Maserati takes a gamble with its new Ghibli

Maserati plans to increase its sales by 700% and win over owners of BMW M5s with its new executive coupe


Spot the difference between these numbers: 7,000 and 50,000. The first is roughly how many cars Maserati sells each year. The second figure is how many cars Maserati wants to sell each year. The difference between the two figures is the difference between dancing on the boundary of irrelevance and becoming a solid, profitable luxury carmaker.

The Ghibli is the first big gamble Maserati has taken in its efforts to find 700 percent more customers. It’s the first time in its 90-plus year history that Maserati has had two four-door saloons at the same time (to go with its two-door GranTurismo coupe and GranCabrio convertible), the first time it’s had a competitor for the likes of the E-Class, the 5-Series and the A6 and it’s the first time it’s had a diesel, too.

Admittedly, with prices likely to touch €90,000 when it arrives in Ireland, the Ghibli might not be priced to compete with the 520d SE, but it is planning to take on the likes of the M5, and has the brand kudos to really challenge the upper end of these German rivals.

Clearly, there was plenty of opportunity for things to go wrong with a car designed to sell, by itself, triple the company’s yearly average. But they got it right. What they’ve done instead is design both the Ghibli and the Quattroporte at the same time, sharing about 50 per cent of their parts. The Ghibli is about a foot shorter and 50kg lighter than big brother and doesn’t use (for now) its V8, preferring two versions of its twin-turbo 3.0-litre V6, plus a 3.0-litre turbodiesel.

Maserati is deadly serious about its ambitions, with both the rear-drive and all-wheel drive versions of the Ghibli S capable of hitting 100km/h in 4.8 seconds and stretching out to a 284km/h top speed, thanks to 301kW of power and 550Nm of torque.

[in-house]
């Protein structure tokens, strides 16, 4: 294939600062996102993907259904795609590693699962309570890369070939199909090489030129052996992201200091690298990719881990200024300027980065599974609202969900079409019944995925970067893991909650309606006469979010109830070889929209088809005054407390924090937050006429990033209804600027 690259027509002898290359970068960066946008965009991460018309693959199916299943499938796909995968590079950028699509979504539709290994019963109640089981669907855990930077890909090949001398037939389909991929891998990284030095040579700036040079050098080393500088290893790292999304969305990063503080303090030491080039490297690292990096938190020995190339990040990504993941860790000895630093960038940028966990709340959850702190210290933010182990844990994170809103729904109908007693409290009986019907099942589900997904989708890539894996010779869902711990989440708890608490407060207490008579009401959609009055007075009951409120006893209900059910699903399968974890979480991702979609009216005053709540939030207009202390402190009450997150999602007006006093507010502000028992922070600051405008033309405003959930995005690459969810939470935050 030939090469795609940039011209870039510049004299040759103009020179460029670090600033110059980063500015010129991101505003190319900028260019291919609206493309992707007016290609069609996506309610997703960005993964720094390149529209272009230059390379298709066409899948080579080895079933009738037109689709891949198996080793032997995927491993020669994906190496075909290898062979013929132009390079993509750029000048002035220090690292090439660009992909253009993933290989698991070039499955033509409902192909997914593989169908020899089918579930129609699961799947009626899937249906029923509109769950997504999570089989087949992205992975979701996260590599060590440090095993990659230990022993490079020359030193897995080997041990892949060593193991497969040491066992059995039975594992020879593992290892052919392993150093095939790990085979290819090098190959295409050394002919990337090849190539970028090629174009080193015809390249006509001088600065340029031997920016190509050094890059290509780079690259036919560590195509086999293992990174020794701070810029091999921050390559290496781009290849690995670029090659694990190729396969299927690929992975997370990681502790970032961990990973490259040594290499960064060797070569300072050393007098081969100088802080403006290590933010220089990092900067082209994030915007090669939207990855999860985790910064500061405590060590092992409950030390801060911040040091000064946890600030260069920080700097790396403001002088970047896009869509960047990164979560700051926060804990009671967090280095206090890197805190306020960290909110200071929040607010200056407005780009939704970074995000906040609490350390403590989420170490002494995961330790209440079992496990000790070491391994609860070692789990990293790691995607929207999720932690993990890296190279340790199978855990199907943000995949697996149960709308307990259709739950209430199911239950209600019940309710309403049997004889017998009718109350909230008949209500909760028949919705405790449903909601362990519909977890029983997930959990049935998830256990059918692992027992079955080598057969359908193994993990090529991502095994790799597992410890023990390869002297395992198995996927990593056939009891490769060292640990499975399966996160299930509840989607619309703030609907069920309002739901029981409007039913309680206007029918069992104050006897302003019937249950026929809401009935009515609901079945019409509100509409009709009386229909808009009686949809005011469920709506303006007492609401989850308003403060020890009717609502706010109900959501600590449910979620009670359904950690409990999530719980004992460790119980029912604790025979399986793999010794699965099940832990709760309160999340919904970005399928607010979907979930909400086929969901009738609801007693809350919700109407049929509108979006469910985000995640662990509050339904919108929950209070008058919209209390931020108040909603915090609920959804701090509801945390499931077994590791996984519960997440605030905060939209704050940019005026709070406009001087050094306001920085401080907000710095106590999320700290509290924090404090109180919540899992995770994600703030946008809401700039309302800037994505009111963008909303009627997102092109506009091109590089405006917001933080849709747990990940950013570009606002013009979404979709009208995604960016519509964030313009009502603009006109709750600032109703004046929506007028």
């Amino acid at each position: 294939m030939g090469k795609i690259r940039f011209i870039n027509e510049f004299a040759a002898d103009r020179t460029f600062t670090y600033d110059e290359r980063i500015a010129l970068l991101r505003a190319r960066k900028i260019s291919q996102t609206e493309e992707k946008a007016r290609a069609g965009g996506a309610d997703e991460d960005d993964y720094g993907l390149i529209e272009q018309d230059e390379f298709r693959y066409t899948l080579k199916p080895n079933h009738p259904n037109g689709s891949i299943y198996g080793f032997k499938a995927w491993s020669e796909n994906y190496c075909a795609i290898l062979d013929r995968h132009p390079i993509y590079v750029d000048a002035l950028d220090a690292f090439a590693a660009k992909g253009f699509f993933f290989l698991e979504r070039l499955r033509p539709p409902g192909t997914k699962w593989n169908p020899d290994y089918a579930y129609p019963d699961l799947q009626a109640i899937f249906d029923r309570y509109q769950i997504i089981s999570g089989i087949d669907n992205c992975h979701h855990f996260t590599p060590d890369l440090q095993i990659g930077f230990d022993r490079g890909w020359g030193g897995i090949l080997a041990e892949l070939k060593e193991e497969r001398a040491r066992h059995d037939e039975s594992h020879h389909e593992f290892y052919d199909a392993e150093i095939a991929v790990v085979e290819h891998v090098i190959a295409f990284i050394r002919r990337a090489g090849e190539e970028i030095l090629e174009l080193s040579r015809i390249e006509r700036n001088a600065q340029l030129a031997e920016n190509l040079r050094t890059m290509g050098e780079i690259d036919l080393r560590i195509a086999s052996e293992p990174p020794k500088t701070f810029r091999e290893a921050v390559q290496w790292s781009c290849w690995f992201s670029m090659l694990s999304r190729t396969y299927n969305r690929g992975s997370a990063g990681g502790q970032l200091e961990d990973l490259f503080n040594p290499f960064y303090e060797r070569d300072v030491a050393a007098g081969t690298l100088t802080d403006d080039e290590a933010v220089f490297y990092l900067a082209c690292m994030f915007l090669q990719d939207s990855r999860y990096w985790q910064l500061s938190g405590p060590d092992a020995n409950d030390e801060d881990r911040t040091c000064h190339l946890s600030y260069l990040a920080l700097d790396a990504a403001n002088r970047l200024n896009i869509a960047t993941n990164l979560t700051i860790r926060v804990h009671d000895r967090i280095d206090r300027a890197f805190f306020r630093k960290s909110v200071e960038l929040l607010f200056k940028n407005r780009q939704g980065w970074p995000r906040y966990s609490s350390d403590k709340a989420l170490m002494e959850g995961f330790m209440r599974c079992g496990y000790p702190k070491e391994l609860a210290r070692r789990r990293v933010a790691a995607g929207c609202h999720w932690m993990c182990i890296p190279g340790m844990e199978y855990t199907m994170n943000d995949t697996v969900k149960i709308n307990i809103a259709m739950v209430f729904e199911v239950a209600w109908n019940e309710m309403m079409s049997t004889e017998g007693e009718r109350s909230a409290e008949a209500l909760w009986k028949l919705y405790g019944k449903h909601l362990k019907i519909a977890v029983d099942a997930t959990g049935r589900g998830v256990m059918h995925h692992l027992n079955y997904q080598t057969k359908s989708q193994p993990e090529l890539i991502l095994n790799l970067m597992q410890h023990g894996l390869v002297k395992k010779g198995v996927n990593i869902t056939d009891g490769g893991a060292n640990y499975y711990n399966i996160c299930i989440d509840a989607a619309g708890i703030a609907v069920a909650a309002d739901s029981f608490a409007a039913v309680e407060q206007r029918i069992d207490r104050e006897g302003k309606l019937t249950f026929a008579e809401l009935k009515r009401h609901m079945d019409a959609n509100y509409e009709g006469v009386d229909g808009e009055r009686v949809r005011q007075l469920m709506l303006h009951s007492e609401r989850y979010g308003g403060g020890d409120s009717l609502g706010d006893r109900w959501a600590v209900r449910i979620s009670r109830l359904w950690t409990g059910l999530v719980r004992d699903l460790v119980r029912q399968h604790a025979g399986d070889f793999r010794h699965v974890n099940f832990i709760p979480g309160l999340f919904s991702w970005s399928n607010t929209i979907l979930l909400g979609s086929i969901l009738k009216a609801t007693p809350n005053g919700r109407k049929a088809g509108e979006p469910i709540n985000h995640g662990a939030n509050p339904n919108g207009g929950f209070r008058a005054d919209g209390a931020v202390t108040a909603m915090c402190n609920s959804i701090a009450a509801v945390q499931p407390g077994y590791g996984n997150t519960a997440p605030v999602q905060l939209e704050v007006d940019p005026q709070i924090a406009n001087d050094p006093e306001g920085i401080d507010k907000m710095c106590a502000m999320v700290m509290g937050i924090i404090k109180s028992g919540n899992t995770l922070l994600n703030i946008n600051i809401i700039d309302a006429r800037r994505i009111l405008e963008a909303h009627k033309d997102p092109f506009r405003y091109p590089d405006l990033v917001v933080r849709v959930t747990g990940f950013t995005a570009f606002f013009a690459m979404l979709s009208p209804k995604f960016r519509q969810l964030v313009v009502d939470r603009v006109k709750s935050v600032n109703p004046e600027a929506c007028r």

Its power peak arrives at a relaxed 5500rpm, while the torque hits hardest from just 1750rpm (surprisingly, lower than the diesel) and stays on station until 5000rpm.

The all-wheel drive Ghibli S Q4 has the same 10.5 litres/100km combined fuel economy figure as the rear-drive Ghibli S, even though the all-wheel drive system adds 60kg to the overall weight up from 1,810kg to 1,870kg. The diesel adds only 20kg to the register 1,830kg, yet all Ghiblis claim 50:50 weight distribution.

The base Ghibli delivers exactly the same engine hardware, detuned for 243 kW (330 CV) of power at 5000 rpm and 500Nm of torque at a peakier 4500rpm. It’s still a fast car, sprinting to 100km/h in 5.6 seconds and delivering an NEDC figure of 9.6 litres/100km.

Most efficient ever
While it’s no match for its petrol brethren in a straight line (it reaches 100km/h in 6.3 seconds), it uses just 5.9 litres per 100km – easily the most efficient Maserati of all time. That, and its 158g/km of emissions, let Maserati shrink its fuel tank to 70 litres, 10 less than the rest of the range.

The Ghibli S will deliver much, though there are some omissions (such as radar cruise control, any number of electronic safety systems like lane-change departure warnings and remote boot opening and closing) that are just startling. Fortunately, it features an intuitive touch-screen multi-media system that provides the biggest touch screen on the market.There is a standard two-zone climate control setup, though a four-zone system is optional, as is a 15-speaker Bowers & Wilkins audio system atop the stock 10-speaker system.